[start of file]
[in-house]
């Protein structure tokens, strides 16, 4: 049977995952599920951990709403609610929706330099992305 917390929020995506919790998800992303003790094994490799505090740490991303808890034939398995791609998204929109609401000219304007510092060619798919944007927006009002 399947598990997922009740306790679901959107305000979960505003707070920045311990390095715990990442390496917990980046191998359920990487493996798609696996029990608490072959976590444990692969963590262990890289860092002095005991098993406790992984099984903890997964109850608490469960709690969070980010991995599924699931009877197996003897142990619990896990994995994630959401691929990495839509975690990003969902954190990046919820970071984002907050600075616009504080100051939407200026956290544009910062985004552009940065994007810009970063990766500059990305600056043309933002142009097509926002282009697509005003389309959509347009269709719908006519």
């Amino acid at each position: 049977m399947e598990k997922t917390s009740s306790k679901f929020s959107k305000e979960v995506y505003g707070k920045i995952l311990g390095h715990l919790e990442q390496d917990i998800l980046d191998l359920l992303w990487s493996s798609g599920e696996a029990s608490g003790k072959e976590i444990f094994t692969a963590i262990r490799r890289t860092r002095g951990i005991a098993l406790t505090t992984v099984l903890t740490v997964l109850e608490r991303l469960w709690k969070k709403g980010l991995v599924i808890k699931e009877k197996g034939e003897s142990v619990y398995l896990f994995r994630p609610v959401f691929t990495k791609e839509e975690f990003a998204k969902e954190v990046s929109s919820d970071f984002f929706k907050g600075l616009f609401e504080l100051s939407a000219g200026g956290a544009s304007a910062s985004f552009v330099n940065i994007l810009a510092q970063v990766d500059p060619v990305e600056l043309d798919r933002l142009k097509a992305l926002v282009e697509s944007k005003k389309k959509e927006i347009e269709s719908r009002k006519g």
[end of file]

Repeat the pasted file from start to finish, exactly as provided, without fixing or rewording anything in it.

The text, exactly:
[in-house]
């Protein structure tokens, strides 16, 4: 049977995952599920951990709403609610929706330099992305 917390929020995506919790998800992303003790094994490799505090740490991303808890034939398995791609998204929109609401000219304007510092060619798919944007927006009002 399947598990997922009740306790679901959107305000979960505003707070920045311990390095715990990442390496917990980046191998359920990487493996798609696996029990608490072959976590444990692969963590262990890289860092002095005991098993406790992984099984903890997964109850608490469960709690969070980010991995599924699931009877197996003897142990619990896990994995994630959401691929990495839509975690990003969902954190990046919820970071984002907050600075616009504080100051939407200026956290544009910062985004552009940065994007810009970063990766500059990305600056043309933002142009097509926002282009697509005003389309959509347009269709719908006519």
């Amino acid at each position: 049977m399947e598990k997922t917390s009740s306790k679901f929020s959107k305000e979960v995506y505003g707070k920045i995952l311990g390095h715990l919790e990442q390496d917990i998800l980046d191998l359920l992303w990487s493996s798609g599920e696996a029990s608490g003790k072959e976590i444990f094994t692969a963590i262990r490799r890289t860092r002095g951990i005991a098993l406790t505090t992984v099984l903890t740490v997964l109850e608490r991303l469960w709690k969070k709403g980010l991995v599924i808890k699931e009877k197996g034939e003897s142990v619990y398995l896990f994995r994630p609610v959401f691929t990495k791609e839509e975690f990003a998204k969902e954190v990046s929109s919820d970071f984002f929706k907050g600075l616009f609401e504080l100051s939407a000219g200026g956290a544009s304007a910062s985004f552009v330099n940065i994007l810009a510092q970063v990766d500059p060619v990305e600056l043309d798919r933002l142009k097509a992305l926002v282009e697509s944007k005003k389309k959509e927006i347009e269709s719908r009002k006519g």